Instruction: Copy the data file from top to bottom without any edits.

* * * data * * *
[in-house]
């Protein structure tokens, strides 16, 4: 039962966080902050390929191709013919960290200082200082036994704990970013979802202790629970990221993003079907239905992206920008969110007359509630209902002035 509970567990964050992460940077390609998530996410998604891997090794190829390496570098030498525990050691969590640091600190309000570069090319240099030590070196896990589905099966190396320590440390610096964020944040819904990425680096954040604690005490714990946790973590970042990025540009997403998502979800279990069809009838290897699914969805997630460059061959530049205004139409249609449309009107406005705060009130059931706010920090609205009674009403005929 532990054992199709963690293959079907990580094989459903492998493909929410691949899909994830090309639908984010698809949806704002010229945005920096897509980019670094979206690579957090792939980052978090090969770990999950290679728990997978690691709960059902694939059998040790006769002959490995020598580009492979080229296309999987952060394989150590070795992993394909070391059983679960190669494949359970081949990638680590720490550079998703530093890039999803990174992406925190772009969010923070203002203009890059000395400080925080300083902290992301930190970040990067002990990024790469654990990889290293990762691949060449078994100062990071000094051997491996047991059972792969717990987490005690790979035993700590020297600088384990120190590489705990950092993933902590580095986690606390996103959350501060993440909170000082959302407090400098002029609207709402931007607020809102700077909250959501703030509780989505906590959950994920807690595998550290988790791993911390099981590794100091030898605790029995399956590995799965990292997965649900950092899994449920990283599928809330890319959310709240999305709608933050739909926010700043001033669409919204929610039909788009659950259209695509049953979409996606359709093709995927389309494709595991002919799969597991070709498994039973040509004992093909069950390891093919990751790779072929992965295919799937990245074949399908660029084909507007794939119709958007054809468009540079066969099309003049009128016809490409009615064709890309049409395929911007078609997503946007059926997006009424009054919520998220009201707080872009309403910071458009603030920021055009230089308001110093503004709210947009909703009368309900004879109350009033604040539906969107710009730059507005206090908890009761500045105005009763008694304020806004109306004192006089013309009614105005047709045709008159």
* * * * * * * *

[in-house]
């Protein structure tokens, strides 16, 4: 039962966080902050390929191709013919960290200082200082036994704990970013979802202790629970990221993003079907239905992206920008969110007359509630209902002035 509970567990964050992460940077390609998530996410998604891997090794190829390496570098030498525990050691969590640091600190309000570069090319240099030590070196896990589905099966190396320590440390610096964020944040819904990425680096954040604690005490714990946790973590970042990025540009997403998502979800279990069809009838290897699914969805997630460059061959530049205004139409249609449309009107406005705060009130059931706010920090609205009674009403005929 532990054992199709963690293959079907990580094989459903492998493909929410691949899909994830090309639908984010698809949806704002010229945005920096897509980019670094979206690579957090792939980052978090090969770990999950290679728990997978690691709960059902694939059998040790006769002959490995020598580009492979080229296309999987952060394989150590070795992993394909070391059983679960190669494949359970081949990638680590720490550079998703530093890039999803990174992406925190772009969010923070203002203009890059000395400080925080300083902290992301930190970040990067002990990024790469654990990889290293990762691949060449078994100062990071000094051997491996047991059972792969717990987490005690790979035993700590020297600088384990120190590489705990950092993933902590580095986690606390996103959350501060993440909170000082959302407090400098002029609207709402931007607020809102700077909250959501703030509780989505906590959950994920807690595998550290988790791993911390099981590794100091030898605790029995399956590995799965990292997965649900950092899994449920990283599928809330890319959310709240999305709608933050739909926010700043001033669409919204929610039909788009659950259209695509049953979409996606359709093709995927389309494709595991002919799969597991070709498994039973040509004992093909069950390891093919990751790779072929992965295919799937990245074949399908660029084909507007794939119709958007054809468009540079066969099309003049009128016809490409009615064709890309049409395929911007078609997503946007059926997006009424009054919520998220009201707080872009309403910071458009603030920021055009230089308001110093503004709210947009909703009368309900004879109350009033604040539906969107710009730059507005206090908890009761500045105005009763008694304020806004109306004192006089013309009614105005047709045709008159």